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Diabetes Cell Therapy Biotech Acquired in $320M Deal

Diabetes word cloud

(905513, Pixabay)

11 July 2022. A developer of therapies derived from stem cells to replace malfunctioning islet cells in people with type 1 diabetes was acquired by Vertex Pharmaceuticals Inc. The deal with Vertex Pharma is expected to bring $320 million for shareholders in the privately-owned biotechnology company ViaCyte Inc. in San Diego.

ViaCyte designs one-time treatments for type 1 diabetes, an autoimmune disease where islet cells in the pancreas, also known as beta cells, do not produce insulin. With type 1 diabetes, the immune system attacks healthy islet cells and tissue, resulting in the loss of insulin production. Insulin converts glucose or sugar in the blood into energy, and people with type 1 diabetes need to constantly monitor their blood glucose levels and take insulin, usually by injection, to maintain safe blood glucose levels. With type 2 diabetes, the body does not produce or process sufficient amounts of insulin. According to Centers for Disease Control and Prevention, 5.7 percent of the 28.7 million people in the U.S. with diabetes have type 1.

ViaCyte produces replacement islet cells for people with type 1 diabetes from pluripotent stem cells, engineered to transform into precursors of islet cells, called PEC-01. The company maintains its own line of of these stem cells, which it says can be delivered to patients in various ways. One method delivers PEC-01 cells directly to the patient, which requires drugs to suppress possible immune reactions. Another technique encases PEC-01 cells in biocompatible protective material that supports transformation into working islet cells, and implanted under the skin. The most recent advance by the company uses gene-edited stem cells to produce precursor islet cells that avoid immune-system rejection, working with biotechnology company Crispr Therapeutics.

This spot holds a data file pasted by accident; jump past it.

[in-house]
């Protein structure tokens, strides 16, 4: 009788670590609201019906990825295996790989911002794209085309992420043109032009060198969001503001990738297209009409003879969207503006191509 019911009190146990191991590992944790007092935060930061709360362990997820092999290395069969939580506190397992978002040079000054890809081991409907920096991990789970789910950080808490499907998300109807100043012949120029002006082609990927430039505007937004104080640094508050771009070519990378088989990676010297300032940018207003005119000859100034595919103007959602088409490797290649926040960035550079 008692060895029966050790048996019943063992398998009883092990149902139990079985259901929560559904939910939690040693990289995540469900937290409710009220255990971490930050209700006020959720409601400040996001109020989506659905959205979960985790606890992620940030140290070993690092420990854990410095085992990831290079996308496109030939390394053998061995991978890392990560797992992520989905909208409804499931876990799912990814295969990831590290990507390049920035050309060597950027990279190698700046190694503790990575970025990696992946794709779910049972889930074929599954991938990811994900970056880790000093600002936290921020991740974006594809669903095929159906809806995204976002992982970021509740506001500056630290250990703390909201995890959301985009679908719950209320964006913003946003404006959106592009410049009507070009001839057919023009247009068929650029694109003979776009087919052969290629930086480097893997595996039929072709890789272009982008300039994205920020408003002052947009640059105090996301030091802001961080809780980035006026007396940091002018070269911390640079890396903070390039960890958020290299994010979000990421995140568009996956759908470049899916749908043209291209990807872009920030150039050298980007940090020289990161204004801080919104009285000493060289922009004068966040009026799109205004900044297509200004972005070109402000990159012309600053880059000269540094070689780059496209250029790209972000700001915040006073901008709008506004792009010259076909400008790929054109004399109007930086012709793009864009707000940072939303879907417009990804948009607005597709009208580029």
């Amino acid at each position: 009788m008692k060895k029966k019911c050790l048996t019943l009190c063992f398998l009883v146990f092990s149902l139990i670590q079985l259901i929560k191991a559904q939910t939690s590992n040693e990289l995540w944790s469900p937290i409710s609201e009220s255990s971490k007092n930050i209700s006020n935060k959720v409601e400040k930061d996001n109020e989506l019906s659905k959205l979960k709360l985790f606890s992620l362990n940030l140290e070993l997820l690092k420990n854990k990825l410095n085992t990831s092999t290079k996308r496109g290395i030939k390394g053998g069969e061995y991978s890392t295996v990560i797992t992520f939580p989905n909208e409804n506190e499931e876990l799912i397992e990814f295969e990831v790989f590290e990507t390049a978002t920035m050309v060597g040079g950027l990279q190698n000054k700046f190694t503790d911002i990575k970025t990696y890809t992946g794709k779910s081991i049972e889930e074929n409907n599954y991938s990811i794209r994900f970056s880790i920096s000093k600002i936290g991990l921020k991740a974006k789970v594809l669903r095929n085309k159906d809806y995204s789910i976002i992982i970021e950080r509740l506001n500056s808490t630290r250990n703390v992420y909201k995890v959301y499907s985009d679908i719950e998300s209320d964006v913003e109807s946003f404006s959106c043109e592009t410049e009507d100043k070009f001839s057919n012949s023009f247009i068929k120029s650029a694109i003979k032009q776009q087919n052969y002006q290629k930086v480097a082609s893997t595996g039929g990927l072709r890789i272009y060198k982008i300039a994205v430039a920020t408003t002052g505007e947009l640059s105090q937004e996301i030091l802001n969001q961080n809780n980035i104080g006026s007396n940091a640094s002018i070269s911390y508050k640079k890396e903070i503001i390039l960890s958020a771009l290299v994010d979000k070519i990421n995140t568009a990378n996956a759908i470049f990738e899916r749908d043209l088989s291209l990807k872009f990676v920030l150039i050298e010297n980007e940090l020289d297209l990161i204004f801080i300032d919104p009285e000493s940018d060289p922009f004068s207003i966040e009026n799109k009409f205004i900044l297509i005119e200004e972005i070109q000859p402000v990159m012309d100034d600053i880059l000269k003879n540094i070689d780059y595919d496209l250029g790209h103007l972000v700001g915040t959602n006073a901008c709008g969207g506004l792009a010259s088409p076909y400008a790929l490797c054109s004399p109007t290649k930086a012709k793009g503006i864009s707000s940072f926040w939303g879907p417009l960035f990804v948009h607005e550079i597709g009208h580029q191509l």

“Reduce the burden of millions of people living with T1D”

Vertex Pharma in Boston develops cell and gene therapies for inherited disorders, including a treatment for type 1 diabetes or T1D. That therapy candidate, code-named VX-880, is also derived from stem cells, requires drugs to suppress immune reactions, and is now in an early- and mid-stage clinical trial. And like ViaCyte, Vertex is partnering with Crispr Therapeutics on an edited stem cell treatment for inherited blood disorders, as reported by Science & Enterprise in Nov. 2020. The company’s lead products are treatments for cystic fibrosis, several of which are now approved by FDA and on the market.

Vertex is acquiring ViaCyte for $320 million in cash. ViaCyte’s CEO Michael Yang says in a Vertex Pharma statement that “this acquisition will allow Vertex to deploy ViaCyte’s tools, technologies, and assets toward the development of Vertex’s multiple cell replacement therapy approaches designed to reduce the burden of millions of people living with T1D worldwide.”

Vertex expects the acquisition will expand on their current work with type 1 diabetes and other stem cell treatments. “VX-880 has successfully demonstrated clinical proof of concept in T1D,” notes Vertex CEO Reshma Kewalramani, “and the acquisition of ViaCyte will accelerate our goal of transforming, if not curing T1D by expanding our capabilities and bringing additional tools, technologies and assets to our current stem cell-based programs.”

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